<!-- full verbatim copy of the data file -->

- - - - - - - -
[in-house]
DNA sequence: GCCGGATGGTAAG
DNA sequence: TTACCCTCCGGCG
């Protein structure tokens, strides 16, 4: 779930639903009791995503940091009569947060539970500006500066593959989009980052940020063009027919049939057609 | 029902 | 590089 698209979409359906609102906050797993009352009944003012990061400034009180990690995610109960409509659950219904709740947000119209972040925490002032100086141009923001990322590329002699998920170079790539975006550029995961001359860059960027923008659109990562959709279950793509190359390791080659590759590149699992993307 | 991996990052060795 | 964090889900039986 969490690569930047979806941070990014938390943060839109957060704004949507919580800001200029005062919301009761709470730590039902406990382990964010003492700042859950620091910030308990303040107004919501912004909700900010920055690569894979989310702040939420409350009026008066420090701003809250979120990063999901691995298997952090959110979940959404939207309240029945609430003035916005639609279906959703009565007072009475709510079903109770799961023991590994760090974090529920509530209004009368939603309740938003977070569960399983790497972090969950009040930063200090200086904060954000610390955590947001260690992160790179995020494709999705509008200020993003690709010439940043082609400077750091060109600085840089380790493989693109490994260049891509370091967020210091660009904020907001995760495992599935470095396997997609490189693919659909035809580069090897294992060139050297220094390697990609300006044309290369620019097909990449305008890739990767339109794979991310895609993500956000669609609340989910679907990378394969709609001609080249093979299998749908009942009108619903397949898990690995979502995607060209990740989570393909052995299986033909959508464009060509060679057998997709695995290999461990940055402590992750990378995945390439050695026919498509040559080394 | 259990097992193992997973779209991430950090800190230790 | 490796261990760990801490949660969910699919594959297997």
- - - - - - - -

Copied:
[in-house]
DNA sequence: GCCGGATGGTAAG
DNA sequence: TTACCCTCCGGCG
């Protein structure tokens, strides 16, 4: 779930639903009791995503940091009569947060539970500006500066593959989009980052940020063009027919049939057609 | 029902 | 590089 698209979409359906609102906050797993009352009944003012990061400034009180990690995610109960409509659950219904709740947000119209972040925490002032100086141009923001990322590329002699998920170079790539975006550029995961001359860059960027923008659109990562959709279950793509190359390791080659590759590149699992993307 | 991996990052060795 | 964090889900039986 969490690569930047979806941070990014938390943060839109957060704004949507919580800001200029005062919301009761709470730590039902406990382990964010003492700042859950620091910030308990303040107004919501912004909700900010920055690569894979989310702040939420409350009026008066420090701003809250979120990063999901691995298997952090959110979940959404939207309240029945609430003035916005639609279906959703009565007072009475709510079903109770799961023991590994760090974090529920509530209004009368939603309740938003977070569960399983790497972090969950009040930063200090200086904060954000610390955590947001260690992160790179995020494709999705509008200020993003690709010439940043082609400077750091060109600085840089380790493989693109490994260049891509370091967020210091660009904020907001995760495992599935470095396997997609490189693919659909035809580069090897294992060139050297220094390697990609300006044309290369620019097909990449305008890739990767339109794979991310895609993500956000669609609340989910679907990378394969709609001609080249093979299998749908009942009108619903397949898990690995979502995607060209990740989570393909052995299986033909959508464009060509060679057998997709695995290999461990940055402590992750990378995945390439050695026919498509040559080394 | 259990097992193992997973779209991430950090800190230790 | 490796261990760990801490949660969910699919594959297997």